The FBI investigation into the Orlando shooting massacre that left 49 people dead at an LGBTQ club has taken an unexpected twist after evidence emerged the gunman was a regular patron of the club. On Monday morning, FBI Director James Comey said the shooter, Omar Mateen, was likely radicalized online, but that no evidence has emerged he received outside help in the attack. Comey said the FBI first interviewed Mateen in 2013 after co-workers said he made "inflammatory and contradictory" remarks about terrorism.
James Comey: "We then interviewed him twice. He admitted making the statements that his co-workers reported, but explained that he did it in anger because he thought his co-workers were discriminating against him and teasing him because he was Muslim. After 10 months of investigation, we closed the preliminary investigation."
During a phone call to police on Sunday morning, Mateen expressed support for the self-proclaimed Islamic State, but Comey said at other times he also expressed solidarity to groups fighting against ISIS, including Hezbollah and al-Nusra Front. Witnesses who were trapped in the club’s bathroom with Mateen during the attack said he also spoke about a need to stop the U.S. bombing in Syria. The FBI has begun investigating multiple claims that Mateen might have been gay himself and frequented the Pulse nightclub. The claims have come from numerous people, including his ex-wife, a former high school classmate and several club patrons. Meanwhile, solidarity vigils have been held across the country and around the world for the 49 victims of the attack, most of whom were young and Latinx. We’ll have more on the massacre after headlines.
Presumptive Republican presidential nominee Donald Trump has cited the Orlando attack to call for banning all immigrants from any country with a history of terrorism against the U.S. or its allies. Trump said the shooter was "born an Afghan, of Afghan parents," even though Mateen was born in New York and is a U.S. citizen.
Donald Trump: "When I’m elected, I will suspend immigration from areas of the world where there is a proven history of terrorism against the United States, Europe or our allies, until we fully understand how to end these threats. ... We cannot continue to allow thousands upon thousands of people to pour into our country, many of whom have the same thought process as this savage killer."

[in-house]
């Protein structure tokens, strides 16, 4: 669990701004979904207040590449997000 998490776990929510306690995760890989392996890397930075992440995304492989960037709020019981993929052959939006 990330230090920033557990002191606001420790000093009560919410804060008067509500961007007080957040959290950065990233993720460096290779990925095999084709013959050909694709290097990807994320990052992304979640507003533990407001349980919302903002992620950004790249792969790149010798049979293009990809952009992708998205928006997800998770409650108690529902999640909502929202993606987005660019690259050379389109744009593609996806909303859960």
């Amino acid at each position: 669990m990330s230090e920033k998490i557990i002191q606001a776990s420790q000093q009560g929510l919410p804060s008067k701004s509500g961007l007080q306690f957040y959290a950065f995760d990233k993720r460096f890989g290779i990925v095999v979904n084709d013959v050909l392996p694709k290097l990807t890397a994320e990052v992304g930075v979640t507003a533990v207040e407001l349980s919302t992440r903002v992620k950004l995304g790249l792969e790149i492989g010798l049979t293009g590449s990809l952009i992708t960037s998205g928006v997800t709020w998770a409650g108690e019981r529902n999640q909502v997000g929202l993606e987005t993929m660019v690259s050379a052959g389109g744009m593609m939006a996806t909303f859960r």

Donald Trump has banned The Washington Post from covering his events, accusing the paper of "incredibly inaccurate coverage." Washington Post editor Marty Baron called the move "nothing less than a repudiation of the role of a free and independent press." Trump has also banned BuzzFeed, The Huffington Post, The Daily Beast, The Des Moines Register, the Union Leader, Univision and Fusion.
The 49 people killed in the Orlando massacre have all been identified. Among those now confirmed killed is Christopher Leinonen, whose mother Christine gave an emotional interview to ABC News Sunday as she was still waiting to hear news about her son.
Christine Leinonen: "I just wanted to say, though, that this is a club that nobody wants to be in. And please can we do something with the assault weapons, so that we can stop this club from ever getting any new members? I beg all of you. Please."
Christine Leinonen’s son Christopher was 32.
On Capitol Hill, Democratic lawmakers erupted into protest over inaction by Republican leaders on gun control. Some left the chamber as House Speaker Paul Ryan held a moment of silence to honor the Orlando victims. South Carolina Congressmember Jim Clyburn took to the floor to ask Ryan when the House would consider gun control legislation. But Ryan shut him down on procedural grounds.
Rep. Jim Clyburn: "Thank you very much, Mr. Speaker. I am really concerned that we have just today had a moment of silence, and later this week, the 17th"—
House Speaker Paul Ryan: "Is the gentleman stating a parliamentary inquiry?"
Rep. Jim Clyburn: "Yes. Mr. Speaker, I am particularly interested about three pieces of legislation that have been filed in response to Charleston."